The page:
7 Shows to See in London During Frieze Week

The best exhibitions on view during the fair – from Doron Langberg’s splashy gay paintings at Victoria Miro to Theaster Gates’s homage to clay at Whitechapel Gallery

BY Sean Burns in Critic's Guides , UK Reviews | 14 OCT 21

Frieze Week is always exciting: all of London’s galleries have something special to offer. As a result, art lovers can find themselves in a quandary over how best to distribute their time and energy. So, here are my picks of the best shows to see outside of the fairs this October. 

Doron Langberg
Doron Langberg, In My Lap, 2021, oil on linen, 2 × 2.4 cm. Courtesy: © the artist and Victoria Miro

Doron Langberg

Victoria Miro

First up is Doron Langberg’s splashy exhibition of gay paintings at Victoria Miro in east London. Over seven canvases, the US artist paints beautifully rendered scenes of men fucking, bathing, lurking and lazing. The show’s title, ‘Give Me Love’, sounds as a cry for compassion in a culture obsessed with sex and devoid of empathy. After 18 months of global lockdowns, this yearning for affection is something with which we can all identify. Evading the sanitized appearance of many queer lifestyle images with their painterly acumen and grandiose ambition, Langberg’s works are refreshingly exuberant.

Auto Italia
Chuquimamani-Condori (Elysia Crampton Chuquimia) & Joshua Chuquimia Crampton, Amaru's Tongue: Daughter, 2021, instalation view. Courtesy: Auto Italia and the artists; photography: Henry Mills

Amaru’s Tongue: Daughter

Auto Italia

While in east London, drop into the non-profit space Auto Italia to see Chuquimamani-Condori and Joshua Chuquimia Crampton’s Amaru’s Tongue: Daughter (2021). The 8mm film draws on a ritual from Aymara – an indigenous nation whose territory overlaps with Bolivia, Chile and Peru – to humorously enact a ceremony for the artists’ late grandmother, Flora Tancara Quiñonez Chuquimia. The excellent ambient, almost shoegaze score of jaunty guitars and thundering bass unifies the many strange and repetitious visual elements. At a time when highly conceptual works seem to lack the visual impact we so desperately crave post-lockdown, this film’s loose and bold approach is compelling.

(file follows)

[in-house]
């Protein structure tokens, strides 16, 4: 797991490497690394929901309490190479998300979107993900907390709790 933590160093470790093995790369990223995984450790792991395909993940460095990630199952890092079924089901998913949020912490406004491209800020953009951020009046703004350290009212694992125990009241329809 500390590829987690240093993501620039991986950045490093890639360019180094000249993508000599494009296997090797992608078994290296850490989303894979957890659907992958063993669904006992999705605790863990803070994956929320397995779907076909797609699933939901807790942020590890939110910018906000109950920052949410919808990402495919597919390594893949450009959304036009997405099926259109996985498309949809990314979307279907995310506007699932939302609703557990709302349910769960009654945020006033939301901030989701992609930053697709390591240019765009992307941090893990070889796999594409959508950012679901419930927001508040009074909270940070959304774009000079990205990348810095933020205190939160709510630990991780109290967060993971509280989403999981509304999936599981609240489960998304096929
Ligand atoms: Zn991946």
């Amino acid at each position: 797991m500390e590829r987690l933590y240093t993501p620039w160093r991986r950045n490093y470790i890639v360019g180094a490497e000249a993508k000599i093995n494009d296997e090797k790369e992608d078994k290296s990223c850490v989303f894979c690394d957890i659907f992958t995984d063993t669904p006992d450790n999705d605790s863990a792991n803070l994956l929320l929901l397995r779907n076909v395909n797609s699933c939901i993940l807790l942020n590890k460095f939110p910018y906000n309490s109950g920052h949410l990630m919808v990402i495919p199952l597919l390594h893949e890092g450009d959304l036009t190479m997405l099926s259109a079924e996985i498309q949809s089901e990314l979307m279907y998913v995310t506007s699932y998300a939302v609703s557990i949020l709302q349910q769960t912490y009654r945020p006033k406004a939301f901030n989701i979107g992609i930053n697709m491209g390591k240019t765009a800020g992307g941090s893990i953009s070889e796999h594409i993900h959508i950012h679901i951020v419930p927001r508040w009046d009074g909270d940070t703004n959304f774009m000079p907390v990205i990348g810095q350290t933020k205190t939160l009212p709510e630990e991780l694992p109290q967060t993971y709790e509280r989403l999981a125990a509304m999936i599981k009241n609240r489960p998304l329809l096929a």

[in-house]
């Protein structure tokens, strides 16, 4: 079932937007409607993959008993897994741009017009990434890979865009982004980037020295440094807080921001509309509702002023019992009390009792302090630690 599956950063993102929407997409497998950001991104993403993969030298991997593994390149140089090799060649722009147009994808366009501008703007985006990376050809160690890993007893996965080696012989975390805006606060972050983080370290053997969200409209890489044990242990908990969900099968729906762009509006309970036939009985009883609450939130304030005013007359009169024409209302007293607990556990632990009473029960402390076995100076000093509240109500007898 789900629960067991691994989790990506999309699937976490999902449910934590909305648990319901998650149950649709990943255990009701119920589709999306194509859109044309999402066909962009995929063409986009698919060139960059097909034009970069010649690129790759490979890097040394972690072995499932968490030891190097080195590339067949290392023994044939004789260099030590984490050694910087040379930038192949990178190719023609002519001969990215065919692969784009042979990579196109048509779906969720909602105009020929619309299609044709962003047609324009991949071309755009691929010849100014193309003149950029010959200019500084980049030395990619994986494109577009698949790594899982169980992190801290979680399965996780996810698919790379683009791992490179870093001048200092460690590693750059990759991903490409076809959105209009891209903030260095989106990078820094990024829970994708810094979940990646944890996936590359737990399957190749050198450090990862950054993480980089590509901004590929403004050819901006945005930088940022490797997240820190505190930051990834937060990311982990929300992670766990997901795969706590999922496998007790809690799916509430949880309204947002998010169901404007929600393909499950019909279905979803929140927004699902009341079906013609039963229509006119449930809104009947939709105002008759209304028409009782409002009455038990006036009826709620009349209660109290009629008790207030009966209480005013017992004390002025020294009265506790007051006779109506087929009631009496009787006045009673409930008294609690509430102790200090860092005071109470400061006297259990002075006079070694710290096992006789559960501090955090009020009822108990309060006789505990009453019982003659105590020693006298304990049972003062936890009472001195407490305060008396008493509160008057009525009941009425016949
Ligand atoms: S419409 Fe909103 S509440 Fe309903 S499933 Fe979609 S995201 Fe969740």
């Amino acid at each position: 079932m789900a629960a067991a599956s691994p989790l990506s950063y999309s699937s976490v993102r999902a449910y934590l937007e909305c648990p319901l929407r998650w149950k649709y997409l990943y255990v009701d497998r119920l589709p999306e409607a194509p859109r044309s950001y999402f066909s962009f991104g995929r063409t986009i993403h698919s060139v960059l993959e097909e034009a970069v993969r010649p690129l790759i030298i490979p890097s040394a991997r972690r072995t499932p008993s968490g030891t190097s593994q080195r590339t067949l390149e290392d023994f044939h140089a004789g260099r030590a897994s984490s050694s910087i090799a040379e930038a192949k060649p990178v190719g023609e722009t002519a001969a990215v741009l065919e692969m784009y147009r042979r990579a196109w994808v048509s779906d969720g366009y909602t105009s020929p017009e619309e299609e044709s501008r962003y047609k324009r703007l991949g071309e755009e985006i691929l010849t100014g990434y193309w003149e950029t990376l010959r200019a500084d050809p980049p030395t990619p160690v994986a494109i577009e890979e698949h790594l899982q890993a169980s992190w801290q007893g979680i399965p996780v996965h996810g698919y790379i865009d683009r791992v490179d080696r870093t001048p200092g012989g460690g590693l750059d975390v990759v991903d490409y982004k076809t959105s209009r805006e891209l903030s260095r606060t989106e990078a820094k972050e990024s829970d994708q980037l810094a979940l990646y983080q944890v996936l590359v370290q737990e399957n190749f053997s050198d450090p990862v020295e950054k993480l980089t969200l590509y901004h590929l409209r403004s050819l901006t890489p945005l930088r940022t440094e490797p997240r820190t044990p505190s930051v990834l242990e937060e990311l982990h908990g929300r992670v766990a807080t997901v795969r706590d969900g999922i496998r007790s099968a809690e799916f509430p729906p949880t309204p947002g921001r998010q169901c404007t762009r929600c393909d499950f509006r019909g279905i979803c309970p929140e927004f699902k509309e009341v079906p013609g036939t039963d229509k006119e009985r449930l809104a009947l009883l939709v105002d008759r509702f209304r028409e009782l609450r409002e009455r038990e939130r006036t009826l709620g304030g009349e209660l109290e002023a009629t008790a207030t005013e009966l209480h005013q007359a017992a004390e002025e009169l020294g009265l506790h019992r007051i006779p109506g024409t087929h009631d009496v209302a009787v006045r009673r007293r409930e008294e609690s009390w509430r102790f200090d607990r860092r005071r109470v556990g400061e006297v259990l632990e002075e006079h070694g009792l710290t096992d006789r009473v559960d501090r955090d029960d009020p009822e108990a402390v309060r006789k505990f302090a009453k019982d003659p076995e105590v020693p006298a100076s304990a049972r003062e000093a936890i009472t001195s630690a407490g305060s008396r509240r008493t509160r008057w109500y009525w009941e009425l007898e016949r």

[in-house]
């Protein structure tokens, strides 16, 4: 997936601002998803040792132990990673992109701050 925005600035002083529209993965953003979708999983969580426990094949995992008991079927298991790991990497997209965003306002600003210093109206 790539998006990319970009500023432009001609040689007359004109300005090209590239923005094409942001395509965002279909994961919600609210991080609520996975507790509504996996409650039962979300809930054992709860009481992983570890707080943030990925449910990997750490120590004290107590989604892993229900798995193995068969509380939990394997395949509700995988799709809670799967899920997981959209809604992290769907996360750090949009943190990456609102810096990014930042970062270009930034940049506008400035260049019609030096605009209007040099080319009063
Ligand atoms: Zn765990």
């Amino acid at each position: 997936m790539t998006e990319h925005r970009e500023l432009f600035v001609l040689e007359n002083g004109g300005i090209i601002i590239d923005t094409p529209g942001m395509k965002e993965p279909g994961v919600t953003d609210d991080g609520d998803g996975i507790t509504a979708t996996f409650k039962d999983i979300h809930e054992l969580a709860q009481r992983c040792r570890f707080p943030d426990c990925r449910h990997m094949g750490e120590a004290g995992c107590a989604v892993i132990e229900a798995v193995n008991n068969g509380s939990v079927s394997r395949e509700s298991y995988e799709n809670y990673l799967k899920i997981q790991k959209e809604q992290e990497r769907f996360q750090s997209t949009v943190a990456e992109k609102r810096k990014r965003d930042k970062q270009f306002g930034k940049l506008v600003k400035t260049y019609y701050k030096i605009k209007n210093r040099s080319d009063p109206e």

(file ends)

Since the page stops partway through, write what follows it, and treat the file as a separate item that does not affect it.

Issy Wood
Issy Wood, The Sides (detail), 2021, oil on velvet, 2.2 × 1.6 m. Courtesy: the artist, Carlos/Ishikawa, London and JTT, New York

Issy Wood


Issy Wood has made her name painting powdery mise-en-scènes of waxy trench coats, cosmetics, smoking guns and Egyptian marbles. Her images occupy a sort of eroticized plane in which high fashion, art and ancient history collide. Call it neo-surrealism, if you will. Wood’s latest exhibition at Carlos/Ishikawa in Stepney Green presents a series of new oil-on-velvet paintings, featuring her characteristic depictions of fragmented, conflicting, whimsical, and, at times, mildly fetishistic signifiers. The appeal of Wood’s paintings is in their ambiguity – the sense that something untoward might happen, and you might like it.

Theaster Gates
Theaster Gates ‘A Clay Sermon’, 2021, installation view. Courtesy: Whitechapel Gallery; photography: Theo Christelis

Theaster Gates

Whitechapel Gallery

Theaster Gates’s solo show at Whitechapel Gallery is dedicated to his infatuation with clay in all its forms. As is the case throughout his practice, the artist’s project here is to intervene not only in collections, communities and museums but in received notions of history. Whitechapel’s long upstairs gallery is at its best when unhindered by partitions, and Gates’s spectacular arrangement of oversized ceramics furnishes the open space with a quiet and resolute purpose. In ‘A Clay Sermon’ – as well as companion shows at the Victoria & Albert Museum and White Cube – the artist uses his passion for clay to excavate the material’s social histories, currencies and legacies as sites of exchange and trauma. Gates’s takeover of London this autumn feels entirely justified with these three excellent shows.